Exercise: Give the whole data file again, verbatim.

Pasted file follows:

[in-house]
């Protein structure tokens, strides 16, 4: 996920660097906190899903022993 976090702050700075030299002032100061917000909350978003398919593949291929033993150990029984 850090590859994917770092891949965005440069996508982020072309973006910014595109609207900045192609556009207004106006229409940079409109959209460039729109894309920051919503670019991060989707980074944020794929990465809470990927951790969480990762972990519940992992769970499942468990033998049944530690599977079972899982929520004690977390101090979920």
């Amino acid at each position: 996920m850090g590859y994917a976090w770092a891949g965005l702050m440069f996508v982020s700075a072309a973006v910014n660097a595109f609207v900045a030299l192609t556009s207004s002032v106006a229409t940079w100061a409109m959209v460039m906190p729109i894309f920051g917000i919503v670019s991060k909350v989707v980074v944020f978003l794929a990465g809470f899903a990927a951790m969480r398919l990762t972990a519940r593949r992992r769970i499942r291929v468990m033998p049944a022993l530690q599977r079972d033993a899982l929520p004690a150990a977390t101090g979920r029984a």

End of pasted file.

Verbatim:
[in-house]
């Protein structure tokens, strides 16, 4: 996920660097906190899903022993 976090702050700075030299002032100061917000909350978003398919593949291929033993150990029984 850090590859994917770092891949965005440069996508982020072309973006910014595109609207900045192609556009207004106006229409940079409109959209460039729109894309920051919503670019991060989707980074944020794929990465809470990927951790969480990762972990519940992992769970499942468990033998049944530690599977079972899982929520004690977390101090979920």
């Amino acid at each position: 996920m850090g590859y994917a976090w770092a891949g965005l702050m440069f996508v982020s700075a072309a973006v910014n660097a595109f609207v900045a030299l192609t556009s207004s002032v106006a229409t940079w100061a409109m959209v460039m906190p729109i894309f920051g917000i919503v670019s991060k909350v989707v980074v944020f978003l794929a990465g809470f899903a990927a951790m969480r398919l990762t972990a519940r593949r992992r769970i499942r291929v468990m033998p049944a022993l530690q599977r079972d033993a899982l929520p004690a150990a977390t101090g979920r029984a």